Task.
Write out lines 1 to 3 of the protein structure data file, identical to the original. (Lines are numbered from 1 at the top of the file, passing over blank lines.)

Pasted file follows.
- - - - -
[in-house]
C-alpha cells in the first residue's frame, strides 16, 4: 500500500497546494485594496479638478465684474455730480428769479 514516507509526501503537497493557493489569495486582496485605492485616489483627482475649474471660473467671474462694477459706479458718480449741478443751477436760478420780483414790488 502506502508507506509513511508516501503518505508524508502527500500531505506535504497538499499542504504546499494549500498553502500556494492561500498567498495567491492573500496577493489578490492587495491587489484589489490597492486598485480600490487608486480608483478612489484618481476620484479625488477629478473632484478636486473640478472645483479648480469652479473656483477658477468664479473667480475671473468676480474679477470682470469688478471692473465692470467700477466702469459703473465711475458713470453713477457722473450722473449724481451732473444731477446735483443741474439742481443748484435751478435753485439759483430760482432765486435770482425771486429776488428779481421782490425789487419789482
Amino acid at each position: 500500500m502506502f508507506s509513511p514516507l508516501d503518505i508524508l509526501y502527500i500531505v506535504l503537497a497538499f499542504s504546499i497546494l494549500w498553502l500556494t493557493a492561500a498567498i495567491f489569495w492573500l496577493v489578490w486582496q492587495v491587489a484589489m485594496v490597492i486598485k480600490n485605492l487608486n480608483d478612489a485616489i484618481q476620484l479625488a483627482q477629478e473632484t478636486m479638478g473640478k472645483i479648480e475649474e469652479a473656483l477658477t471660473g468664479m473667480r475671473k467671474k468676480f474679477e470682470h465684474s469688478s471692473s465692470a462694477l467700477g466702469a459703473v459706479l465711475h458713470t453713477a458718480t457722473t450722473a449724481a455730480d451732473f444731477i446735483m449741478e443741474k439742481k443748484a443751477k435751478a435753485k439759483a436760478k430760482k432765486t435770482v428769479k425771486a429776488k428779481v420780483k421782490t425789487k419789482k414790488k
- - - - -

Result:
[in-house]
C-alpha cells in the first residue's frame, strides 16, 4: 500500500497546494485594496479638478465684474455730480428769479 514516507509526501503537497493557493489569495486582496485605492485616489483627482475649474471660473467671474462694477459706479458718480449741478443751477436760478420780483414790488 502506502508507506509513511508516501503518505508524508502527500500531505506535504497538499499542504504546499494549500498553502500556494492561500498567498495567491492573500496577493489578490492587495491587489484589489490597492486598485480600490487608486480608483478612489484618481476620484479625488477629478473632484478636486473640478472645483479648480469652479473656483477658477468664479473667480475671473468676480474679477470682470469688478471692473465692470467700477466702469459703473465711475458713470453713477457722473450722473449724481451732473444731477446735483443741474439742481443748484435751478435753485439759483430760482432765486435770482425771486429776488428779481421782490425789487419789482
Amino acid at each position: 500500500m502506502f508507506s509513511p514516507l508516501d503518505i508524508l509526501y502527500i500531505v506535504l503537497a497538499f499542504s504546499i497546494l494549500w498553502l500556494t493557493a492561500a498567498i495567491f489569495w492573500l496577493v489578490w486582496q492587495v491587489a484589489m485594496v490597492i486598485k480600490n485605492l487608486n480608483d478612489a485616489i484618481q476620484l479625488a483627482q477629478e473632484t478636486m479638478g473640478k472645483i479648480e475649474e469652479a473656483l477658477t471660473g468664479m473667480r475671473k467671474k468676480f474679477e470682470h465684474s469688478s471692473s465692470a462694477l467700477g466702469a459703473v459706479l465711475h458713470t453713477a458718480t457722473t450722473a449724481a455730480d451732473f444731477i446735483m449741478e443741474k439742481k443748484a443751477k435751478a435753485k439759483a436760478k430760482k432765486t435770482v428769479k425771486a429776488k428779481v420780483k421782490t425789487k419789482k414790488k